(Emphasis added). N.Y. Gen. Oblig. Law § 5-326 (McKinney). Accordingly, as a threshold matter, recreational liability waivers are deemed unenforceable pursuant to a statutory edict in New York.
New York’s case law provides insight into how this statute is interpreted by the courts and to whom it is applied.6 Generally, for those circumstances where the statute does not plainly apply, the analysis focuses on: (1) whether the provider or facility was for “recreation” as opposed to instruction, and (2) whether the participant paid a fee for use or “tuition.” For waivers that do not fall within the statute’s purview, the waiver will be enforced unless contrary to public policy or the claim arises from gross negligence or recklessness. See Gross v. Sweet, 49 N.Y.2d 102, 106 (1979). The language in the waivers must be clear and unambiguous, indicating plainly and precisely that the liability limitation extends to the provider’s ordinary negligence.
Where a facility’s primary purpose is recreational and instruction is offered as an “ancillary” service, New York courts generally hold that a waiver falls within the statute and strike the waiver as invalid. See, e.g., Debell v. Wellbridge Club Management, Inc., 40 A.D.3d 248, 249 (App. Div. 2007) (holding that liability waiver did not bar plaintiff from suit where spa’s primary purpose was recreation and plaintiff was injured during instruction period provided as ancillary service); Bacciocchi v. Ranch Parachute Club, Ltd., 273 A.D.2d 173, 175 (App. Div. 2000) (noting in “mixed-use” facility cases, the distinguishing factor is whether the defendant is in the business of recreation or instruction). C.f. Jones v. Smoke Tree Farm, 161 A.D.3d 1590, 1591 (App. Div. 2018) (holding a liability waiver valid because horseback riding facility was primarily instructional with recreation an ancillary function). In determining whether a facility is “recreational” or “instructional” and thus exempted by the statute, courts have considered, inter alia, the organization’s name, certificate of incorporation or similar document, its statement of purpose, and whether the money it charges is tuition or a fee for use of the facility. Lemoine v. Cornell University, 2 A.D.3d 1017, 1019 (App. Div. 2003).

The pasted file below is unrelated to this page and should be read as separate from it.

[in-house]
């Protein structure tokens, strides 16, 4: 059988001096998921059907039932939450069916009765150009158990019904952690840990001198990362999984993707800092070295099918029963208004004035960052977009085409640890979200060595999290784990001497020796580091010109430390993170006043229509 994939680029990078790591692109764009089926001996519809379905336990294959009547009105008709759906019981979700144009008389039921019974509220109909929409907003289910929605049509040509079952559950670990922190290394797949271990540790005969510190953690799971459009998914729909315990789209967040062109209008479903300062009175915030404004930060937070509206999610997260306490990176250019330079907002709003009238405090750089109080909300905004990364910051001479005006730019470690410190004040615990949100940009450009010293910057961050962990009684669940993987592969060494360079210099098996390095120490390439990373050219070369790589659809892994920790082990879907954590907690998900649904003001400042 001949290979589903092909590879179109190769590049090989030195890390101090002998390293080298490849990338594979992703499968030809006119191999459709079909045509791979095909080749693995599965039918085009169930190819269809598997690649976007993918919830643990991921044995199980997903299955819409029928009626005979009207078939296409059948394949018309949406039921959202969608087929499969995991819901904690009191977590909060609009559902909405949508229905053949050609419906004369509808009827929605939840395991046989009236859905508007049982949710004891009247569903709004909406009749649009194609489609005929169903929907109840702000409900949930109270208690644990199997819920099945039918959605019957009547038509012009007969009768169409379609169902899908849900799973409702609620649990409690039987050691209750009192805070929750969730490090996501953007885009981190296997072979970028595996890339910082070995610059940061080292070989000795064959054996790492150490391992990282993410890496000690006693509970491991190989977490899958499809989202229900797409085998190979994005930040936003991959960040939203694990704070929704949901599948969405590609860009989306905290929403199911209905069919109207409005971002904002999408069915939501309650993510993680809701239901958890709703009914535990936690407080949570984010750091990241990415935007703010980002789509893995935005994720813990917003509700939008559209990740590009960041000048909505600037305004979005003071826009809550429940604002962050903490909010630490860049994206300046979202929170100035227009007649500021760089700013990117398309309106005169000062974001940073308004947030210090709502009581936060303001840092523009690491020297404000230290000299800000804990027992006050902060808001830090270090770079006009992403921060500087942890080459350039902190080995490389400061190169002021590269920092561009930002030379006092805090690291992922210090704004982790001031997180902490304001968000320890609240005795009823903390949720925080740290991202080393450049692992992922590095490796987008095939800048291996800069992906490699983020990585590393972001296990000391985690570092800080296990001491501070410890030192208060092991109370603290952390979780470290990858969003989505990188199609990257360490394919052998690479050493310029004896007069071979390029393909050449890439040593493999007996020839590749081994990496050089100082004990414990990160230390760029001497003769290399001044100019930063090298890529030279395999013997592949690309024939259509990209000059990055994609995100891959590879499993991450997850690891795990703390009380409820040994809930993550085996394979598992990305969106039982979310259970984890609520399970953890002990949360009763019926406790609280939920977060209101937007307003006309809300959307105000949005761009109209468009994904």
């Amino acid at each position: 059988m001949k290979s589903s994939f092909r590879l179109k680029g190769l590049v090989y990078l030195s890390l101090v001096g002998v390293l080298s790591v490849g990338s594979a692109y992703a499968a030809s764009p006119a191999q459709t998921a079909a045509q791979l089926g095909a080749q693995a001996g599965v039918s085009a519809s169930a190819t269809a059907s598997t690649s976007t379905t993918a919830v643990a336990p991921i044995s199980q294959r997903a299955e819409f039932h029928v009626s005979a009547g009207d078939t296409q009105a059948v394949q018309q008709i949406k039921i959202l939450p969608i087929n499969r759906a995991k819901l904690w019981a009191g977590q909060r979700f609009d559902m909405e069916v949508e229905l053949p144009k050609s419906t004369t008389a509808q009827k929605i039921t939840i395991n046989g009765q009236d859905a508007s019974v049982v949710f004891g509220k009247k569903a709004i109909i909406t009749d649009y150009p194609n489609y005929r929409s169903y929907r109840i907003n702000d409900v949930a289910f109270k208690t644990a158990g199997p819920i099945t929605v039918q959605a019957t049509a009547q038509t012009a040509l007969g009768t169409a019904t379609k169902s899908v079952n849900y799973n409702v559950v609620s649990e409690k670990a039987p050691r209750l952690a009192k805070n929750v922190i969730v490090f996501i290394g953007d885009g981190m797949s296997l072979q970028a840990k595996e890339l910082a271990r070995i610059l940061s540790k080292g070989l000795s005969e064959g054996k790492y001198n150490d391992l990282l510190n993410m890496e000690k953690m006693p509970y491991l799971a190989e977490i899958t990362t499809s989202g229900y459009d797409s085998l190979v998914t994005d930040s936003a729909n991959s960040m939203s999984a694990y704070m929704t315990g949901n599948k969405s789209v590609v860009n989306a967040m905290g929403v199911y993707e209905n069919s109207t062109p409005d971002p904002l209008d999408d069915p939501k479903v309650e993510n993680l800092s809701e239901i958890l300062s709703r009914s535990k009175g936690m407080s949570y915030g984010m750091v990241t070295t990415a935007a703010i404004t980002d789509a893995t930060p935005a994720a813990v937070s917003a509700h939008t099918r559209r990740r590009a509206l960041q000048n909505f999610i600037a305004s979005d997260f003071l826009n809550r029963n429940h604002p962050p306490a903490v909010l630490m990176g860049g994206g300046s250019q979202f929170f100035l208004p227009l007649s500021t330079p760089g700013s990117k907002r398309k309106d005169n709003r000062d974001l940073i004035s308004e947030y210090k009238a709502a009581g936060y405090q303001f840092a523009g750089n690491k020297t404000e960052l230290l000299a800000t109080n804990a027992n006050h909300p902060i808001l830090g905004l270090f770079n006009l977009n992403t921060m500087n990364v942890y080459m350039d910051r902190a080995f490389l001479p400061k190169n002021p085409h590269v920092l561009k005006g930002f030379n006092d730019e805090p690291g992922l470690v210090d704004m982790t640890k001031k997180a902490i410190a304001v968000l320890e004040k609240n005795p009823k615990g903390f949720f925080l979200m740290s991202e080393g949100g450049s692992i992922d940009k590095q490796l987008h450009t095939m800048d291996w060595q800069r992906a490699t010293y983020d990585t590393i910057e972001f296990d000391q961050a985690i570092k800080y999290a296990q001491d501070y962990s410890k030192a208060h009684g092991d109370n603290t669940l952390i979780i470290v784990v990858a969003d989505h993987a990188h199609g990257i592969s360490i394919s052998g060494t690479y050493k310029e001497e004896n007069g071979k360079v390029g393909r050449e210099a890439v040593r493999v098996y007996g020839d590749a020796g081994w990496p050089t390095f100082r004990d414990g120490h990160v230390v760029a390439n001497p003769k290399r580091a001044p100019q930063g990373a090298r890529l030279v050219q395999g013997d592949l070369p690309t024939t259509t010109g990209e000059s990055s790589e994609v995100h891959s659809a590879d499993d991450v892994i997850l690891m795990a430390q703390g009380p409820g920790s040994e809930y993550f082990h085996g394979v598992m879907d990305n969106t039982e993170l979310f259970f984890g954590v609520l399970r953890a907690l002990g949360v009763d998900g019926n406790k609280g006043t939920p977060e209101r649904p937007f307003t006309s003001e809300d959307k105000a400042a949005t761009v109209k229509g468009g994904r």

The New York courts narrowly distinguish between those operations in which a plaintiff paid a “fee” or “tuition” as a condition of participation, determining that “fees” are actually tuition if the activity is some form of instructional course rather than a one-time fee or recurring fee. See, e.g., id. at 1020 (holding that “fee” paid for instructional rock climbing class was actually tuition); Brookner v. New York Roadrunners Club, Inc., 51 A.D.3d 841, 842 (App. Div. 2008) (concluding that fee paid by plaintiff to participate in marathon was not a fee for admission allowing him use the public roadway and, thus, the activity did not fall with the scope of the statute); Debell, 40 A.D.3d at 250 (monthly members’ fees charged by the club was a “fee” within the meaning of the statute).
Enforcement of COVID-19 waivers in New York will be challenging for recreational providers that plainly come within the statute’s purview, gyms being a notable example. Even if providers take the necessary steps to make the waiver plainly clear, it is exculpating the provider from ordinary negligence associated with COVID-19 transmission, and such waivers are likely to be deemed void as against public policy. However, COVID-19 waiver enforcement fares better for recreational providers who are primarily “instructional” and where a fee is charged, that “fee” is actually tuition. As such, unless the New York legislature or a court declares an exception to COVID-19 liability waivers, public policy will generally void liability waivers across different recreational providers.